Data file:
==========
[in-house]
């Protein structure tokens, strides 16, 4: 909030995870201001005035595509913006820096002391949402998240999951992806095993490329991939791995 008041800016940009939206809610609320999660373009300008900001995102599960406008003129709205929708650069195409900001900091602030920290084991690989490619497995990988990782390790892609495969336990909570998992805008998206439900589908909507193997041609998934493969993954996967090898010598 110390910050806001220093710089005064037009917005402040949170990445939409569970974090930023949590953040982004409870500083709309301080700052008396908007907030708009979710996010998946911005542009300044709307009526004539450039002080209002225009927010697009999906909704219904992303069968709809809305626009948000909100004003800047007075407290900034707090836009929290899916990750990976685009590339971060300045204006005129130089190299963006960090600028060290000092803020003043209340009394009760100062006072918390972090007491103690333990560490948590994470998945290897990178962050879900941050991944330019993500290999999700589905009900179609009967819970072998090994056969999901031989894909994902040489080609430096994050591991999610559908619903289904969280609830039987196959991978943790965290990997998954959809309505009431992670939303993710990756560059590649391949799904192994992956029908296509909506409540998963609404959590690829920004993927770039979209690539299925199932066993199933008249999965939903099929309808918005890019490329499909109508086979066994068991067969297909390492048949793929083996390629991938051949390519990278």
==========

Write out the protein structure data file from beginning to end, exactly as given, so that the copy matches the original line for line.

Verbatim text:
[in-house]
């Protein structure tokens, strides 16, 4: 909030995870201001005035595509913006820096002391949402998240999951992806095993490329991939791995 008041800016940009939206809610609320999660373009300008900001995102599960406008003129709205929708650069195409900001900091602030920290084991690989490619497995990988990782390790892609495969336990909570998992805008998206439900589908909507193997041609998934493969993954996967090898010598 110390910050806001220093710089005064037009917005402040949170990445939409569970974090930023949590953040982004409870500083709309301080700052008396908007907030708009979710996010998946911005542009300044709307009526004539450039002080209002225009927010697009999906909704219904992303069968709809809305626009948000909100004003800047007075407290900034707090836009929290899916990750990976685009590339971060300045204006005129130089190299963006960090600028060290000092803020003043209340009394009760100062006072918390972090007491103690333990560490948590994470998945290897990178962050879900941050991944330019993500290999999700589905009900179609009967819970072998090994056969999901031989894909994902040489080609430096994050591991999610559908619903289904969280609830039987196959991978943790965290990997998954959809309505009431992670939303993710990756560059590649391949799904192994992956029908296509909506409540998963609404959590690829920004993927770039979209690539299925199932066993199933008249999965939903099929309808918005890019490329499909109508086979066994068991067969297909390492048949793929083996390629991938051949390519990278």